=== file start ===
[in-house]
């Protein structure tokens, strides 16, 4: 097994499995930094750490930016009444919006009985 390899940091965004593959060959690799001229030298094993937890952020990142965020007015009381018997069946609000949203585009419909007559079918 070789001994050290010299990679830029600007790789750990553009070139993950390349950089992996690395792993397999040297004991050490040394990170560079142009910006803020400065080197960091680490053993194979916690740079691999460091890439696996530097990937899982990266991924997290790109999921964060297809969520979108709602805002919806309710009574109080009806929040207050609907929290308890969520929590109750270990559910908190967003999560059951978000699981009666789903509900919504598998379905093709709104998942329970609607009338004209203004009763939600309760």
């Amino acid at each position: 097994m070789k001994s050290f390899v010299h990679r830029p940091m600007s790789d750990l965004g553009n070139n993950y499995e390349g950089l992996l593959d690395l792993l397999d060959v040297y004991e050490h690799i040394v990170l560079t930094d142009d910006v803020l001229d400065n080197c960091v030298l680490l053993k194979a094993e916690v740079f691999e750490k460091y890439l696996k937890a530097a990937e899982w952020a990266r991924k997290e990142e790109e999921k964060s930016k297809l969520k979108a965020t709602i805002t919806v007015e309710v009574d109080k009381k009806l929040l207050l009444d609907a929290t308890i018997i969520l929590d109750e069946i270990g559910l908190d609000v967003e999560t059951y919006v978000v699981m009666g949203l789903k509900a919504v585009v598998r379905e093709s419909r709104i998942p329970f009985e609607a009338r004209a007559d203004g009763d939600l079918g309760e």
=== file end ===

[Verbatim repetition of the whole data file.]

[in-house]
């Protein structure tokens, strides 16, 4: 097994499995930094750490930016009444919006009985 390899940091965004593959060959690799001229030298094993937890952020990142965020007015009381018997069946609000949203585009419909007559079918 070789001994050290010299990679830029600007790789750990553009070139993950390349950089992996690395792993397999040297004991050490040394990170560079142009910006803020400065080197960091680490053993194979916690740079691999460091890439696996530097990937899982990266991924997290790109999921964060297809969520979108709602805002919806309710009574109080009806929040207050609907929290308890969520929590109750270990559910908190967003999560059951978000699981009666789903509900919504598998379905093709709104998942329970609607009338004209203004009763939600309760």
């Amino acid at each position: 097994m070789k001994s050290f390899v010299h990679r830029p940091m600007s790789d750990l965004g553009n070139n993950y499995e390349g950089l992996l593959d690395l792993l397999d060959v040297y004991e050490h690799i040394v990170l560079t930094d142009d910006v803020l001229d400065n080197c960091v030298l680490l053993k194979a094993e916690v740079f691999e750490k460091y890439l696996k937890a530097a990937e899982w952020a990266r991924k997290e990142e790109e999921k964060s930016k297809l969520k979108a965020t709602i805002t919806v007015e309710v009574d109080k009381k009806l929040l207050l009444d609907a929290t308890i018997i969520l929590d109750e069946i270990g559910l908190d609000v967003e999560t059951y919006v978000v699981m009666g949203l789903k509900a919504v585009v598998r379905e093709s419909r709104i998942p329970f009985e609607a009338r004209a007559d203004g009763d939600l079918g309760e």